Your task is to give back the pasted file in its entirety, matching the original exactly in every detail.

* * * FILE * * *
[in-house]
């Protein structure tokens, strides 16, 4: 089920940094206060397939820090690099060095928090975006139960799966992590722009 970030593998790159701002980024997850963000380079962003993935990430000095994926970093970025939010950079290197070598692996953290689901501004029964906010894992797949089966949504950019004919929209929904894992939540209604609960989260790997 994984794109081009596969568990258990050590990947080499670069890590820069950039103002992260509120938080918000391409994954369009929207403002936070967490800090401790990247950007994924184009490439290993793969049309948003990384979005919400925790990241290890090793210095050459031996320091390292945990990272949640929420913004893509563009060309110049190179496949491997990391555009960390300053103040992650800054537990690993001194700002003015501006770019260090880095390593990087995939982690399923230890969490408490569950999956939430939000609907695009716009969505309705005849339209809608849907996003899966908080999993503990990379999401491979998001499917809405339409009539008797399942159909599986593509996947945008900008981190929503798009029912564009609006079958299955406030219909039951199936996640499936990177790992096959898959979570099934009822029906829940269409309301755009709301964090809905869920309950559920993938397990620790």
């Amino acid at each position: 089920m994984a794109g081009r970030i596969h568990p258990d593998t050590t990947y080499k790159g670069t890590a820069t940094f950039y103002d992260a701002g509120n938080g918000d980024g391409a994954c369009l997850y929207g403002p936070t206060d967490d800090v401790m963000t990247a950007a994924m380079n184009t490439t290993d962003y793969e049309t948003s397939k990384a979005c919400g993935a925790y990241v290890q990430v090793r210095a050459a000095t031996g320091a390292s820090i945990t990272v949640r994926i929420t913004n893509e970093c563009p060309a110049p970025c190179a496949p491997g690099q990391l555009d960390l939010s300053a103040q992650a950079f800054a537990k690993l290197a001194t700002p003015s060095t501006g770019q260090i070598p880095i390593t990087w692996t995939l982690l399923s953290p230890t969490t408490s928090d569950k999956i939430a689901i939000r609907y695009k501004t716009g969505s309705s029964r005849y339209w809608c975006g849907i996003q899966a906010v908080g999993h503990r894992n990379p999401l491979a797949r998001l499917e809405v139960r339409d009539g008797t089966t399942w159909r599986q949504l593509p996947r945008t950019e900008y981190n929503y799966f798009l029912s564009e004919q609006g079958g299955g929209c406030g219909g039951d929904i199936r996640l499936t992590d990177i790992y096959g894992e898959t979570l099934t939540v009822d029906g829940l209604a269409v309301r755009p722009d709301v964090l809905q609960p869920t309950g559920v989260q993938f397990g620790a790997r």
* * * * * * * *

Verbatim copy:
[in-house]
């Protein structure tokens, strides 16, 4: 089920940094206060397939820090690099060095928090975006139960799966992590722009 970030593998790159701002980024997850963000380079962003993935990430000095994926970093970025939010950079290197070598692996953290689901501004029964906010894992797949089966949504950019004919929209929904894992939540209604609960989260790997 994984794109081009596969568990258990050590990947080499670069890590820069950039103002992260509120938080918000391409994954369009929207403002936070967490800090401790990247950007994924184009490439290993793969049309948003990384979005919400925790990241290890090793210095050459031996320091390292945990990272949640929420913004893509563009060309110049190179496949491997990391555009960390300053103040992650800054537990690993001194700002003015501006770019260090880095390593990087995939982690399923230890969490408490569950999956939430939000609907695009716009969505309705005849339209809608849907996003899966908080999993503990990379999401491979998001499917809405339409009539008797399942159909599986593509996947945008900008981190929503798009029912564009609006079958299955406030219909039951199936996640499936990177790992096959898959979570099934009822029906829940269409309301755009709301964090809905869920309950559920993938397990620790």
């Amino acid at each position: 089920m994984a794109g081009r970030i596969h568990p258990d593998t050590t990947y080499k790159g670069t890590a820069t940094f950039y103002d992260a701002g509120n938080g918000d980024g391409a994954c369009l997850y929207g403002p936070t206060d967490d800090v401790m963000t990247a950007a994924m380079n184009t490439t290993d962003y793969e049309t948003s397939k990384a979005c919400g993935a925790y990241v290890q990430v090793r210095a050459a000095t031996g320091a390292s820090i945990t990272v949640r994926i929420t913004n893509e970093c563009p060309a110049p970025c190179a496949p491997g690099q990391l555009d960390l939010s300053a103040q992650a950079f800054a537990k690993l290197a001194t700002p003015s060095t501006g770019q260090i070598p880095i390593t990087w692996t995939l982690l399923s953290p230890t969490t408490s928090d569950k999956i939430a689901i939000r609907y695009k501004t716009g969505s309705s029964r005849y339209w809608c975006g849907i996003q899966a906010v908080g999993h503990r894992n990379p999401l491979a797949r998001l499917e809405v139960r339409d009539g008797t089966t399942w159909r599986q949504l593509p996947r945008t950019e900008y981190n929503y799966f798009l029912s564009e004919q609006g079958g299955g929209c406030g219909g039951d929904i199936r996640l499936t992590d990177i790992y096959g894992e898959t979570l099934t939540v009822d029906g829940l209604a269409v309301r755009p722009d709301v964090l809905q609960p869920t309950g559920v989260q993938f397990g620790a790997r």